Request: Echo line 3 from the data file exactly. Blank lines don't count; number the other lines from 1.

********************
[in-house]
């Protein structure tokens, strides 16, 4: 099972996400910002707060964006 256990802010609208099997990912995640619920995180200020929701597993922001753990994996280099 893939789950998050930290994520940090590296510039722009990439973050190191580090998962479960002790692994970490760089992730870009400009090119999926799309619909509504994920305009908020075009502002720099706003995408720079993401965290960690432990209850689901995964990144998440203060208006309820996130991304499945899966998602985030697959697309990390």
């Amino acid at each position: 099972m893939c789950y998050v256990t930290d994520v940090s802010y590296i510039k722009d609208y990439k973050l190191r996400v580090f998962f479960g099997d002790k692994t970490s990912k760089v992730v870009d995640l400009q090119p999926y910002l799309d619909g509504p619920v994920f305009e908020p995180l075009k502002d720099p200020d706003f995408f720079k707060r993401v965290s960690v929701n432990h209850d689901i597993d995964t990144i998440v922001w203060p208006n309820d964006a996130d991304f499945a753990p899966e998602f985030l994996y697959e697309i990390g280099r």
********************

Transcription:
């Amino acid at each position: 099972m893939c789950y998050v256990t930290d994520v940090s802010y590296i510039k722009d609208y990439k973050l190191r996400v580090f998962f479960g099997d002790k692994t970490s990912k760089v992730v870009d995640l400009q090119p999926y910002l799309d619909g509504p619920v994920f305009e908020p995180l075009k502002d720099p200020d706003f995408f720079k707060r993401v965290s960690v929701n432990h209850d689901i597993d995964t990144i998440v922001w203060p208006n309820d964006a996130d991304f499945a753990p899966e998602f985030l994996y697959e697309i990390g280099r």